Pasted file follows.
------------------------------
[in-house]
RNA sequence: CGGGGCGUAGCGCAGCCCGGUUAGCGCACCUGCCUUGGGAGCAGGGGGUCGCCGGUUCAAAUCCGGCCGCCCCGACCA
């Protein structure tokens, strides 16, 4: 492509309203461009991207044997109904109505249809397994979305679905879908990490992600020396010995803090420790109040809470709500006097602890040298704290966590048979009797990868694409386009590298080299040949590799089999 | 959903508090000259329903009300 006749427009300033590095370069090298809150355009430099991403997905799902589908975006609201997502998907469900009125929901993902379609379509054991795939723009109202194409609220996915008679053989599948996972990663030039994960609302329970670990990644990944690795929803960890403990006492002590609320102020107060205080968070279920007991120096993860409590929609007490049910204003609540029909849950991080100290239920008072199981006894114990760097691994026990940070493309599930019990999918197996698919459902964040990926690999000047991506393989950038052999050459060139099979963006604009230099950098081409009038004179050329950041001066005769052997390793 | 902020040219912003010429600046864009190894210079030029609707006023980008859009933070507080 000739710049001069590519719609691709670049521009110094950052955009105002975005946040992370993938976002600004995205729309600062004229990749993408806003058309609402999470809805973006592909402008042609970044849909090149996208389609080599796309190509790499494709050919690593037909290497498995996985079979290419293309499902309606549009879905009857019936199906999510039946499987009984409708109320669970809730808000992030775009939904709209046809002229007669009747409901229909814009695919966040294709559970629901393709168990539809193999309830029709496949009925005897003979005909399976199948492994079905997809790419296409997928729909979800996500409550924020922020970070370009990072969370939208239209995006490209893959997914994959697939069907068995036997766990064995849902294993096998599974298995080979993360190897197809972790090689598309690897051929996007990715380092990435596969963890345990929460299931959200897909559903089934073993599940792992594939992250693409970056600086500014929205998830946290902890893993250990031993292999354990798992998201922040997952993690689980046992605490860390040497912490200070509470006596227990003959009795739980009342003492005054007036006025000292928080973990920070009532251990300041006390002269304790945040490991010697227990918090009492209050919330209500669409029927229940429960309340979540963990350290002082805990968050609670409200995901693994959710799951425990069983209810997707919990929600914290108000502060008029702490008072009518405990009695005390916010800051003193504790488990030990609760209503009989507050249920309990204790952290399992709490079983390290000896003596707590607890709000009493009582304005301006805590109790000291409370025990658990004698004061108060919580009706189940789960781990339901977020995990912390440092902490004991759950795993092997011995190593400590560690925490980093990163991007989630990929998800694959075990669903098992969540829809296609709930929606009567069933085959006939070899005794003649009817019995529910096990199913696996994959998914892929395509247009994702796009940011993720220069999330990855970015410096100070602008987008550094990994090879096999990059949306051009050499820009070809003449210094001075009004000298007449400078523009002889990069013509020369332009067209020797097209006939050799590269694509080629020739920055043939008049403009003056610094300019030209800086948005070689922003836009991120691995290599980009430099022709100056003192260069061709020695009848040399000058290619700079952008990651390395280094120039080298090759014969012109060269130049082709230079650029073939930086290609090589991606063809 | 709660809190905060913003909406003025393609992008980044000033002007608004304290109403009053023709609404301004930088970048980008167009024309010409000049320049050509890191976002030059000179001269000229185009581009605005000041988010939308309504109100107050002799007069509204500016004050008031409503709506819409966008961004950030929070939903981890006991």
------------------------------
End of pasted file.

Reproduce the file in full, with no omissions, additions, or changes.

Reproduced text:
[in-house]
RNA sequence: CGGGGCGUAGCGCAGCCCGGUUAGCGCACCUGCCUUGGGAGCAGGGGGUCGCCGGUUCAAAUCCGGCCGCCCCGACCA
């Protein structure tokens, strides 16, 4: 492509309203461009991207044997109904109505249809397994979305679905879908990490992600020396010995803090420790109040809470709500006097602890040298704290966590048979009797990868694409386009590298080299040949590799089999 | 959903508090000259329903009300 006749427009300033590095370069090298809150355009430099991403997905799902589908975006609201997502998907469900009125929901993902379609379509054991795939723009109202194409609220996915008679053989599948996972990663030039994960609302329970670990990644990944690795929803960890403990006492002590609320102020107060205080968070279920007991120096993860409590929609007490049910204003609540029909849950991080100290239920008072199981006894114990760097691994026990940070493309599930019990999918197996698919459902964040990926690999000047991506393989950038052999050459060139099979963006604009230099950098081409009038004179050329950041001066005769052997390793 | 902020040219912003010429600046864009190894210079030029609707006023980008859009933070507080 000739710049001069590519719609691709670049521009110094950052955009105002975005946040992370993938976002600004995205729309600062004229990749993408806003058309609402999470809805973006592909402008042609970044849909090149996208389609080599796309190509790499494709050919690593037909290497498995996985079979290419293309499902309606549009879905009857019936199906999510039946499987009984409708109320669970809730808000992030775009939904709209046809002229007669009747409901229909814009695919966040294709559970629901393709168990539809193999309830029709496949009925005897003979005909399976199948492994079905997809790419296409997928729909979800996500409550924020922020970070370009990072969370939208239209995006490209893959997914994959697939069907068995036997766990064995849902294993096998599974298995080979993360190897197809972790090689598309690897051929996007990715380092990435596969963890345990929460299931959200897909559903089934073993599940792992594939992250693409970056600086500014929205998830946290902890893993250990031993292999354990798992998201922040997952993690689980046992605490860390040497912490200070509470006596227990003959009795739980009342003492005054007036006025000292928080973990920070009532251990300041006390002269304790945040490991010697227990918090009492209050919330209500669409029927229940429960309340979540963990350290002082805990968050609670409200995901693994959710799951425990069983209810997707919990929600914290108000502060008029702490008072009518405990009695005390916010800051003193504790488990030990609760209503009989507050249920309990204790952290399992709490079983390290000896003596707590607890709000009493009582304005301006805590109790000291409370025990658990004698004061108060919580009706189940789960781990339901977020995990912390440092902490004991759950795993092997011995190593400590560690925490980093990163991007989630990929998800694959075990669903098992969540829809296609709930929606009567069933085959006939070899005794003649009817019995529910096990199913696996994959998914892929395509247009994702796009940011993720220069999330990855970015410096100070602008987008550094990994090879096999990059949306051009050499820009070809003449210094001075009004000298007449400078523009002889990069013509020369332009067209020797097209006939050799590269694509080629020739920055043939008049403009003056610094300019030209800086948005070689922003836009991120691995290599980009430099022709100056003192260069061709020695009848040399000058290619700079952008990651390395280094120039080298090759014969012109060269130049082709230079650029073939930086290609090589991606063809 | 709660809190905060913003909406003025393609992008980044000033002007608004304290109403009053023709609404301004930088970048980008167009024309010409000049320049050509890191976002030059000179001269000229185009581009605005000041988010939308309504109100107050002799007069509204500016004050008031409503709506819409966008961004950030929070939903981890006991």